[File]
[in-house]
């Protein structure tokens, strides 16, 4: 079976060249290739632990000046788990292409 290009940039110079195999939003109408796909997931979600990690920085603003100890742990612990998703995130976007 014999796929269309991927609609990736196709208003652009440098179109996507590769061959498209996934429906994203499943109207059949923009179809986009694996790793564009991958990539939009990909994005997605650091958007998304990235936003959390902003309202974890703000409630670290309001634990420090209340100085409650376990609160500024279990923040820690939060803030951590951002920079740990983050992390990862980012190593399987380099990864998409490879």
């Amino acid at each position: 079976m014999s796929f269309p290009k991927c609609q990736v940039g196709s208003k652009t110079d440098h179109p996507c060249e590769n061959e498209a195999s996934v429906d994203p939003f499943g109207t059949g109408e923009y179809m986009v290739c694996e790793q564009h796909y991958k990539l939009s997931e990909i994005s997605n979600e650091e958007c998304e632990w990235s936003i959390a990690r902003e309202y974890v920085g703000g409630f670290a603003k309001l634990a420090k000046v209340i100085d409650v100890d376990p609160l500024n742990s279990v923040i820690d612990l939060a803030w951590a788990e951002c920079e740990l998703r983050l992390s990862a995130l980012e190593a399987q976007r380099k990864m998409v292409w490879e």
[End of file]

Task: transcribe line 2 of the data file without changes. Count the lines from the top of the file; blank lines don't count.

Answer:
């Protein structure tokens, strides 16, 4: 079976060249290739632990000046788990292409 290009940039110079195999939003109408796909997931979600990690920085603003100890742990612990998703995130976007 014999796929269309991927609609990736196709208003652009440098179109996507590769061959498209996934429906994203499943109207059949923009179809986009694996790793564009991958990539939009990909994005997605650091958007998304990235936003959390902003309202974890703000409630670290309001634990420090209340100085409650376990609160500024279990923040820690939060803030951590951002920079740990983050992390990862980012190593399987380099990864998409490879």